Monday, December 12, 2016


   The Christmas season in Italy starts early, with Advent, a 4 week religious time of prayer and ends on January 6th.  Eight days before Christmas a Novena is started.  That is a series of prayers said over a 9 day period (Santa gets a break in Italy).  Children get their gifts on January 6th, from La Befana, the good witch.  The story goes that when they were searching for the Christ Child, the Wise Men asked an old woman for directions and asked that she come along with them and she refused and to this day she roams the world looking for the Christ Child herself and must give out the gifts on the anniversary of the day the wise men finally arrived,  in the hope that the Christ Child will be in one of the homes and get the gifts she should have brought centuries ago...Of course in the United States, celebrating Italian Christmas traditions can mean getting gifts on both December 25th and January 6th.


  It's always a good idea to keep the old traditions going.  There is one Italian Christmas traditions that we have adopted and made our own and that is the Creche.  It started when St. Francis of Assisi had one built for his parishioners.  It was so beautiful that soon everyone wanted one for themselves.  Some of these are literally works of art, worthy of being in a museum.

   One tradition Italy shares with man other countries is the Yule Log.  We usually associate the Yule Log with England, mainly because of the influence of  movies, but it has been a tradition in Italy since pagan times.  Actually, this like many of our Christmas traditions originated in Italy and were brought to other countries by missionaries.  The legend of the Yule Log dictates that it must be left burning until New Years Day, because the Virgin Mary will enter the homes of the poor at night,  when everyone is asleep,  to warm the baby by the fire.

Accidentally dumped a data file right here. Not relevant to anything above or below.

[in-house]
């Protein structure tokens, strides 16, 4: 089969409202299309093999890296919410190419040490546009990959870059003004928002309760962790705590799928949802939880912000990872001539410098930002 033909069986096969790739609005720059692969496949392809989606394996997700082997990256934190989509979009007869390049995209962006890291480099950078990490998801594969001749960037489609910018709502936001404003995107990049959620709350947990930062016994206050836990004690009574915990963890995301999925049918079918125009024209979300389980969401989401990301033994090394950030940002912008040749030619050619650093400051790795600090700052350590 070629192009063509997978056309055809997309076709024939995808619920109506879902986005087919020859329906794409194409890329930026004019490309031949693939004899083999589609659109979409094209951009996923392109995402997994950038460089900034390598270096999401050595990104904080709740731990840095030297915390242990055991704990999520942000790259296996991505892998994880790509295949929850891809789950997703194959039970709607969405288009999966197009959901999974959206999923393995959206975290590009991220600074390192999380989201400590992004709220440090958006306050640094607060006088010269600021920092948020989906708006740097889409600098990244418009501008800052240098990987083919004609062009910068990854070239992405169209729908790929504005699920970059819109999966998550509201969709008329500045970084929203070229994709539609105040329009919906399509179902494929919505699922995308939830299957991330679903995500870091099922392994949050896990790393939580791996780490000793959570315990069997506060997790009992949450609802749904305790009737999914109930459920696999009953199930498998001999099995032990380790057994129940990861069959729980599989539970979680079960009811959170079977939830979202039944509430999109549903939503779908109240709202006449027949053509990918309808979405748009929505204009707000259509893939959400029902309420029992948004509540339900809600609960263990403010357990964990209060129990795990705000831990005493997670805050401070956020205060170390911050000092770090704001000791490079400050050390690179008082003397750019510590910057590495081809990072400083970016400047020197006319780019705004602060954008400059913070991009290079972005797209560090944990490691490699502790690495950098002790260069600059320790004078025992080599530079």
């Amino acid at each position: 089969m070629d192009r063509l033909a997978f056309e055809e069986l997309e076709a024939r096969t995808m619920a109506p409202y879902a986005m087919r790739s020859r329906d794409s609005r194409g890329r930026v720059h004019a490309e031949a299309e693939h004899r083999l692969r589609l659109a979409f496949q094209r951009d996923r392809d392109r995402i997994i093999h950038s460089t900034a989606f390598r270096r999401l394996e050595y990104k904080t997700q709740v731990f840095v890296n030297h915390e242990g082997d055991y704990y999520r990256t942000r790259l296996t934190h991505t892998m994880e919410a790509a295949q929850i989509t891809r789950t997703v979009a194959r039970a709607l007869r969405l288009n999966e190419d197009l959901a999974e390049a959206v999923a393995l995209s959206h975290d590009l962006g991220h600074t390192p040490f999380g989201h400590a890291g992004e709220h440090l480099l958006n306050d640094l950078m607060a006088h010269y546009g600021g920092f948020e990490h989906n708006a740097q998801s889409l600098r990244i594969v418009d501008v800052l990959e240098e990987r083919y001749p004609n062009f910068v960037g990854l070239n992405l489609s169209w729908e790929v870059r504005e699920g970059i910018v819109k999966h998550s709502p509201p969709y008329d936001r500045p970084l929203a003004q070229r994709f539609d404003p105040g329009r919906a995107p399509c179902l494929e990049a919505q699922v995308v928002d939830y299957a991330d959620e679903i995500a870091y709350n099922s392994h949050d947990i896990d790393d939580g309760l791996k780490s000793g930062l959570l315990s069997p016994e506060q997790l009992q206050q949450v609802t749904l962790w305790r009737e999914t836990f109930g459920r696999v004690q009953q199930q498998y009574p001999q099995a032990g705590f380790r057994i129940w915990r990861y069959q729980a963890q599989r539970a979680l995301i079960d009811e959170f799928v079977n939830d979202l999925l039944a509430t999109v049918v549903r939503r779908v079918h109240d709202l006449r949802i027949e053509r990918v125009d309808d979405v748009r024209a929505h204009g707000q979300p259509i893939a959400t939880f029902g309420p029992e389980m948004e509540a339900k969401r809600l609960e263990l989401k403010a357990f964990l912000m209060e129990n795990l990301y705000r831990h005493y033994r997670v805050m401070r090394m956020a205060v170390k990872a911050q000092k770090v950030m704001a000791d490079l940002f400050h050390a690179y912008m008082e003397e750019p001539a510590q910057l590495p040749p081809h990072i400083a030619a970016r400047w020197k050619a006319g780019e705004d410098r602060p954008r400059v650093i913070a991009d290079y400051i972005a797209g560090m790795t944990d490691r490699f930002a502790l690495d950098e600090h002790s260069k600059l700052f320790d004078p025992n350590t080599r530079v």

For 24 hours before Christmas Eve, no meat is eaten, so it makes sense that Christmas Even is the big meal of the holiday.  If you were to be invited to an Italian home for Christmas Eve, you would probably be served appetizers, such as clams oregano,  followed by a soup and salad, maybe even a seafood stew.  The main dish would usually be fish, and usually more than one kind.  Eel is traditional, but today, any kind of fish is used.  Possibly a sole with lemon and butter sauce.  Then there is the pasta course, something like a Lasagna.  A favorite vegetable is zucchini in agrodolce (sweet and sour zucchini).  One thing everyone looks forward to on Christmas Eve after the feast is done, is "The Urn of Fate".  There are packages in the urn for everyone.  Turns are taken until all of the packages are gone, but this is where the "fate" part comes in, some of them are empty.  Every one does get a gift though.


   On Christmas day, the first order of business is going to Church.   The meal of the day consists of some kind of meat or chicken instead of fish.
   There is one tradition that did not make it to the United States.  In the rural areas, shepherds stroll the streets playing bagpipes and collecting money to buy presents.  Children also dress as shepherds and go from house to house play shepherds pipes and asking for money also.

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